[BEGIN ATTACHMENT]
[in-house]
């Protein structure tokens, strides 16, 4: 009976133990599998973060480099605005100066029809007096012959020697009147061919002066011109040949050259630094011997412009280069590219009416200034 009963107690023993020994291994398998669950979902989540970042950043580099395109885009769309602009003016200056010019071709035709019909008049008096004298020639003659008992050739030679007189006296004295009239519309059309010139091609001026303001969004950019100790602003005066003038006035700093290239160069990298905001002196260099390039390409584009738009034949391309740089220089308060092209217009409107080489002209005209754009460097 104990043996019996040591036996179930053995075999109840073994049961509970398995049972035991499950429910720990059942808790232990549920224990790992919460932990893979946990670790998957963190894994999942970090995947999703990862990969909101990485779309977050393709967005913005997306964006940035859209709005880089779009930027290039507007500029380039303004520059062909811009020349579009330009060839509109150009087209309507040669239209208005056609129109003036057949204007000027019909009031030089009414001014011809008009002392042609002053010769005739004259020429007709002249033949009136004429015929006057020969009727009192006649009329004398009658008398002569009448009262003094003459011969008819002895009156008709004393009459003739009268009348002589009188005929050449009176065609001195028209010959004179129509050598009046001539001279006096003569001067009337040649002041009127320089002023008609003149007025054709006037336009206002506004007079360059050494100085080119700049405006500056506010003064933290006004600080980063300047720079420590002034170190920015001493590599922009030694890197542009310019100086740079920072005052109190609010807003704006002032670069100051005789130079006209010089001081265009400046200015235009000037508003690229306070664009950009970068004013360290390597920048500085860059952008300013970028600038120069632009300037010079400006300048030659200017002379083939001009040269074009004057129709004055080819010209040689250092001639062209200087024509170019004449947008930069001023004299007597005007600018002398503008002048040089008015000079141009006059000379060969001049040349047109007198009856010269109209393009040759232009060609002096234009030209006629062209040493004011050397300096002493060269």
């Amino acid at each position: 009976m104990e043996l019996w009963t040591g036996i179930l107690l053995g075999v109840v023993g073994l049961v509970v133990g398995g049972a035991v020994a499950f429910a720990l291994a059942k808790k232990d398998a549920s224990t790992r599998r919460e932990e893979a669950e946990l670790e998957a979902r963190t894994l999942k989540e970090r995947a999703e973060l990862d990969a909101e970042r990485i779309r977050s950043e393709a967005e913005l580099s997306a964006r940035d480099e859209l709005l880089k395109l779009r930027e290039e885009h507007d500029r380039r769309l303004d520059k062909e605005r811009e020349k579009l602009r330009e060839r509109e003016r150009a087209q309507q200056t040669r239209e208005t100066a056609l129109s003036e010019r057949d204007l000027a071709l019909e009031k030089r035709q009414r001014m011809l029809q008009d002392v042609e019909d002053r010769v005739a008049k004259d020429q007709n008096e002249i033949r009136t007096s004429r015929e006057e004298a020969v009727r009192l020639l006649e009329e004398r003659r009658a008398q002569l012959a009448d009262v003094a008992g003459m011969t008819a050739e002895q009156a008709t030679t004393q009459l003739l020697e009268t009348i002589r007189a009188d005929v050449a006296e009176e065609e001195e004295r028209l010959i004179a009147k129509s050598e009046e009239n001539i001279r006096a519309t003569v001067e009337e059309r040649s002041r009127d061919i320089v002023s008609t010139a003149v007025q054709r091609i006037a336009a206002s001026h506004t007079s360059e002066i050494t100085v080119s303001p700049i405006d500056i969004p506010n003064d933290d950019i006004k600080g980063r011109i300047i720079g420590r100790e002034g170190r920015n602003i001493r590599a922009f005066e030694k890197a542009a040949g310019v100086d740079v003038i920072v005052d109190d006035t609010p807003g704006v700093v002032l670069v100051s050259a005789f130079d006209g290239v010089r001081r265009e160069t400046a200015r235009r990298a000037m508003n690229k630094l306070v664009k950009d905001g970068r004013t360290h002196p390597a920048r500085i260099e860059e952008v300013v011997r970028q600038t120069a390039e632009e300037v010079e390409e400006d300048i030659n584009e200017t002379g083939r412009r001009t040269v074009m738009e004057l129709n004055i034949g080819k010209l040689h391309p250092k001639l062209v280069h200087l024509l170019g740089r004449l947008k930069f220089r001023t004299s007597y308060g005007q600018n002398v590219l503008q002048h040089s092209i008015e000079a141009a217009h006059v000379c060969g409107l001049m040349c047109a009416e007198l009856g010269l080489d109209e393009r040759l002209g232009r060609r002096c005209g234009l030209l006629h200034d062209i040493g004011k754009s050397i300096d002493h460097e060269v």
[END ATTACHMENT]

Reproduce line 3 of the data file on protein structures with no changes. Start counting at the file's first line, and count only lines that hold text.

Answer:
């Amino acid at each position: 009976m104990e043996l019996w009963t040591g036996i179930l107690l053995g075999v109840v023993g073994l049961v509970v133990g398995g049972a035991v020994a499950f429910a720990l291994a059942k808790k232990d398998a549920s224990t790992r599998r919460e932990e893979a669950e946990l670790e998957a979902r963190t894994l999942k989540e970090r995947a999703e973060l990862d990969a909101e970042r990485i779309r977050s950043e393709a967005e913005l580099s997306a964006r940035d480099e859209l709005l880089k395109l779009r930027e290039e885009h507007d500029r380039r769309l303004d520059k062909e605005r811009e020349k579009l602009r330009e060839r509109e003016r150009a087209q309507q200056t040669r239209e208005t100066a056609l129109s003036e010019r057949d204007l000027a071709l019909e009031k030089r035709q009414r001014m011809l029809q008009d002392v042609e019909d002053r010769v005739a008049k004259d020429q007709n008096e002249i033949r009136t007096s004429r015929e006057e004298a020969v009727r009192l020639l006649e009329e004398r003659r009658a008398q002569l012959a009448d009262v003094a008992g003459m011969t008819a050739e002895q009156a008709t030679t004393q009459l003739l020697e009268t009348i002589r007189a009188d005929v050449a006296e009176e065609e001195e004295r028209l010959i004179a009147k129509s050598e009046e009239n001539i001279r006096a519309t003569v001067e009337e059309r040649s002041r009127d061919i320089v002023s008609t010139a003149v007025q054709r091609i006037a336009a206002s001026h506004t007079s360059e002066i050494t100085v080119s303001p700049i405006d500056i969004p506010n003064d933290d950019i006004k600080g980063r011109i300047i720079g420590r100790e002034g170190r920015n602003i001493r590599a922009f005066e030694k890197a542009a040949g310019v100086d740079v003038i920072v005052d109190d006035t609010p807003g704006v700093v002032l670069v100051s050259a005789f130079d006209g290239v010089r001081r265009e160069t400046a200015r235009r990298a000037m508003n690229k630094l306070v664009k950009d905001g970068r004013t360290h002196p390597a920048r500085i260099e860059e952008v300013v011997r970028q600038t120069a390039e632009e300037v010079e390409e400006d300048i030659n584009e200017t002379g083939r412009r001009t040269v074009m738009e004057l129709n004055i034949g080819k010209l040689h391309p250092k001639l062209v280069h200087l024509l170019g740089r004449l947008k930069f220089r001023t004299s007597y308060g005007q600018n002398v590219l503008q002048h040089s092209i008015e000079a141009a217009h006059v000379c060969g409107l001049m040349c047109a009416e007198l009856g010269l080489d109209e393009r040759l002209g232009r060609r002096c005209g234009l030209l006629h200034d062209i040493g004011k754009s050397i300096d002493h460097e060269v």